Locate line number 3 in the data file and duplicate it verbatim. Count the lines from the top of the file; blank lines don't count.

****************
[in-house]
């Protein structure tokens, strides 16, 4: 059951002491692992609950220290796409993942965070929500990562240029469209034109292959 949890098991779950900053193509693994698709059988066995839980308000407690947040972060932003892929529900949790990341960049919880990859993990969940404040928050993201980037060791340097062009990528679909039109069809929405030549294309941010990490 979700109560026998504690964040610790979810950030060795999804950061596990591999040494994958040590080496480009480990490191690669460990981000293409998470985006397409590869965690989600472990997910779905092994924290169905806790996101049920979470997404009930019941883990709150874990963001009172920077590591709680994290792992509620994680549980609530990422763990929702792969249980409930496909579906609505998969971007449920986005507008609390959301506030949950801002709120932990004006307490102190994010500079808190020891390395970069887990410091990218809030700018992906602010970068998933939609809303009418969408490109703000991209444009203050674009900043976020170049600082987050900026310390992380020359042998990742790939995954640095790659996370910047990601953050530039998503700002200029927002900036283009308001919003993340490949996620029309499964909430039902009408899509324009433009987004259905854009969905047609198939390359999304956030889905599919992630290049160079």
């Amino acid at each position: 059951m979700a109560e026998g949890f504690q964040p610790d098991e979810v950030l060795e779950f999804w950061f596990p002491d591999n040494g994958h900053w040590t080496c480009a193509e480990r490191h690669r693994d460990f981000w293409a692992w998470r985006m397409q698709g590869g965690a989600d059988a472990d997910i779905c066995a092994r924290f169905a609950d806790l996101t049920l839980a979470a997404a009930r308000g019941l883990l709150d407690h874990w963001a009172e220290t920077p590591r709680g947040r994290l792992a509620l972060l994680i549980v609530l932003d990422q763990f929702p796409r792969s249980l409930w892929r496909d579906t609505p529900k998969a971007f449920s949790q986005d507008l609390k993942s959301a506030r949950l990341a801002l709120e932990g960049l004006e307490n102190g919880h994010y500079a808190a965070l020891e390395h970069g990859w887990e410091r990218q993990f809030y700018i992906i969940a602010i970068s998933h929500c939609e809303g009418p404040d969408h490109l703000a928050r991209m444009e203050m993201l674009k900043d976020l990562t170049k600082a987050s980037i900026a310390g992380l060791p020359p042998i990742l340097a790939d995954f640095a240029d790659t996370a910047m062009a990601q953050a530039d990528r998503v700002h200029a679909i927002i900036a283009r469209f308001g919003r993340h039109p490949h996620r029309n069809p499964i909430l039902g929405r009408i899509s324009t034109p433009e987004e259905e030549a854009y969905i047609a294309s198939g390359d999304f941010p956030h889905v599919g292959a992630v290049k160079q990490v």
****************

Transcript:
């Amino acid at each position: 059951m979700a109560e026998g949890f504690q964040p610790d098991e979810v950030l060795e779950f999804w950061f596990p002491d591999n040494g994958h900053w040590t080496c480009a193509e480990r490191h690669r693994d460990f981000w293409a692992w998470r985006m397409q698709g590869g965690a989600d059988a472990d997910i779905c066995a092994r924290f169905a609950d806790l996101t049920l839980a979470a997404a009930r308000g019941l883990l709150d407690h874990w963001a009172e220290t920077p590591r709680g947040r994290l792992a509620l972060l994680i549980v609530l932003d990422q763990f929702p796409r792969s249980l409930w892929r496909d579906t609505p529900k998969a971007f449920s949790q986005d507008l609390k993942s959301a506030r949950l990341a801002l709120e932990g960049l004006e307490n102190g919880h994010y500079a808190a965070l020891e390395h970069g990859w887990e410091r990218q993990f809030y700018i992906i969940a602010i970068s998933h929500c939609e809303g009418p404040d969408h490109l703000a928050r991209m444009e203050m993201l674009k900043d976020l990562t170049k600082a987050s980037i900026a310390g992380l060791p020359p042998i990742l340097a790939d995954f640095a240029d790659t996370a910047m062009a990601q953050a530039d990528r998503v700002h200029a679909i927002i900036a283009r469209f308001g919003r993340h039109p490949h996620r029309n069809p499964i909430l039902g929405r009408i899509s324009t034109p433009e987004e259905e030549a854009y969905i047609a294309s198939g390359d999304f941010p956030h889905v599919g292959a992630v290049k160079q990490v």